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Design of the Kernel Language for the Parallel Inference Machine
, 1990
"... We review the design of the concurrent logic language GHC, the basis of the kernel language for the Parallel Inference Machine being developed in the Japanese Fifth Generation Computer Systems project, and the design of the parallel language KL1, the actual kernel language being implemented and used ..."
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Cited by 49 (9 self)
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We review the design of the concurrent logic language GHC, the basis of the kernel language for the Parallel Inference Machine being developed in the Japanese Fifth Generation Computer Systems project, and the design of the parallel language KL1, the actual kernel language being implemented and used. The key idea in the design of these languages is the separation of concurrency and parallelism. Clarication of concepts of this kind seems to play an important role in bridging the gap between parallel inference systems and knowledge information processing in a coherent manner. In particular, design of a new kernel language has always encouraged us to reexamine and reorganize various existing notions related to programming and to invent new ones.
Moded Flat GHC and Its MessageOriented Implementation Technique
, 1994
"... Concurrent processes can be used both for programming computation and for programming storage. Previous implementations of Flat GHC, however, have been tuned for computationintensive programs, and perform poorly for storageintensive programs (such as programs implementing reconfigurable data struc ..."
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Cited by 29 (10 self)
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Concurrent processes can be used both for programming computation and for programming storage. Previous implementations of Flat GHC, however, have been tuned for computationintensive programs, and perform poorly for storageintensive programs (such as programs implementing reconfigurable data structures using processes and streams) and demanddriven programs. This paper proposes an optimization technique for programs in which processes are almost always suspended. The technique compiles unification for data transfer into message passing. Instead of reducing the number of process switching operations, the technique optimizes the cost of each process switching operation and reduces the number of cons operations for data buffering.
Concurrent Logic/Constraint Programming: The Next 10 Years
, 1999
"... Concurrent logic/constraint programming is a simple and elegant formalism of concurrency that can potentially address a lot of important future applications including parallel, distributed, and intelligent systems. Its basic concept has been extremely stable and has allowed e#cient implementatio ..."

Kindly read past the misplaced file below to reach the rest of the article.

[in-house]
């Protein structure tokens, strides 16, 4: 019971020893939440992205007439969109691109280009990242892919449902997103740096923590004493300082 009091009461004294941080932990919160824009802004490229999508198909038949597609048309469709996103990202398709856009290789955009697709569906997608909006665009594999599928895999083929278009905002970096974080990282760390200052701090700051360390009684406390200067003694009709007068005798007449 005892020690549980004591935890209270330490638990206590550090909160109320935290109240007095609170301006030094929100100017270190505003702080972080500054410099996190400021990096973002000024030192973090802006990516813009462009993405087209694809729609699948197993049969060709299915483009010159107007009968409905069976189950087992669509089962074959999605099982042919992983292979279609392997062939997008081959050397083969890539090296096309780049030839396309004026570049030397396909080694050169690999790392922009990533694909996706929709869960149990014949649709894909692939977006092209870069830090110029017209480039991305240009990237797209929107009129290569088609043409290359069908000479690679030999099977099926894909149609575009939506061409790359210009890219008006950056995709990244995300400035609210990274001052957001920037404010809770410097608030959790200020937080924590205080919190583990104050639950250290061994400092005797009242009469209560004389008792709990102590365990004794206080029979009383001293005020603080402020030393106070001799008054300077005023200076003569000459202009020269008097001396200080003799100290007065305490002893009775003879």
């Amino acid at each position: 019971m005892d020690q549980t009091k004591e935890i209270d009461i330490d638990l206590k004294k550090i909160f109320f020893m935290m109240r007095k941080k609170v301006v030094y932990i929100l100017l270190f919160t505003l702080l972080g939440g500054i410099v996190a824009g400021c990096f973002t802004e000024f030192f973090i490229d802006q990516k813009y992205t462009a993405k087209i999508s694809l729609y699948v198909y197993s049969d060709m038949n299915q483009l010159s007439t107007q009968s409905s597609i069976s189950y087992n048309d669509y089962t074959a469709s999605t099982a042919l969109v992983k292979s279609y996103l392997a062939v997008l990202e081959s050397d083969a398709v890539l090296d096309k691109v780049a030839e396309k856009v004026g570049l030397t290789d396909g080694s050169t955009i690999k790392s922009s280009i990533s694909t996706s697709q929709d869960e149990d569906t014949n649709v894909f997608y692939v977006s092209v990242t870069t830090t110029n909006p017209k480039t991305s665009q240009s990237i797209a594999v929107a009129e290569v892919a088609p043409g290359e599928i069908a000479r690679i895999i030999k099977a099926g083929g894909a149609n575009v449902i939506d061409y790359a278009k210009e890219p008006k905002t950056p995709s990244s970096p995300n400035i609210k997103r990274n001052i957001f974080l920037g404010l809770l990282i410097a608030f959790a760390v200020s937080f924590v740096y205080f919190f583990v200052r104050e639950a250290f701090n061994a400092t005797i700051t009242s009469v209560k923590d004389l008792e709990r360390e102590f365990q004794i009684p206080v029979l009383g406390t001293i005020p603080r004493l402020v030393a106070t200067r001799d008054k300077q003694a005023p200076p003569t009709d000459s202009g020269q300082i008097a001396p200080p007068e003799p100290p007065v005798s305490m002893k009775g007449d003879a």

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Cited by 11 (7 self)
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Concurrent logic/constraint programming is a simple and elegant formalism of concurrency that can potentially address a lot of important future applications including parallel, distributed, and intelligent systems. Its basic concept has been extremely stable and has allowed e#cient implementations. However, its uniqueness makes this paradigm rather di#cult to appreciate. Many people consider concurrent logic/constraint programming to have rather little to do with the rest of logic programming. There is certainly a fundamental di#erence in the view of computation, but careful study of the di#erences will lead to the understanding and the enhancing of the whole logic programming paradigm by an analytic approach. As a model of concurrency, concurrent logic/constraint programming has its own challenges to share with other formalisms of concurrency as well. They are: (1) a counterpart of #calculus in the field of concurrency, (2) a common platform for various nonsequential forms of computing, and (3) type systems that cover both logical and physical aspects of computation.
Proving Termination of GHC Programs
, 1997
"... A transformational approach for proving termination of parallel logic programs such as GHC programs is proposed. A transformation from GHC programs to term rewriting systems is developed; it exploits the fact that unications in GHCresolution correspond to matchings. The termination of a GHC program ..."
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Cited by 8 (0 self)
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A transformational approach for proving termination of parallel logic programs such as GHC programs is proposed. A transformation from GHC programs to term rewriting systems is developed; it exploits the fact that unications in GHCresolution correspond to matchings. The termination of a GHC program for a class of queries is implied by the termination of the resulting rewrite system. This approach facilitates the applicability of a wide range of termination techniques developed for rewrite systems in proving termination of GHC programs. The method consists of three steps: (a) deriving moding information from a given GHC program, (b) transforming the GHC program into a term rewriting system using the moding information, and nally (c) proving termination of the resulting rewrite system. Using this method, the termination of many benchmark GHC programs such as quicksort, mergesort, merge, split, fairsplit and append, etc., can be proved.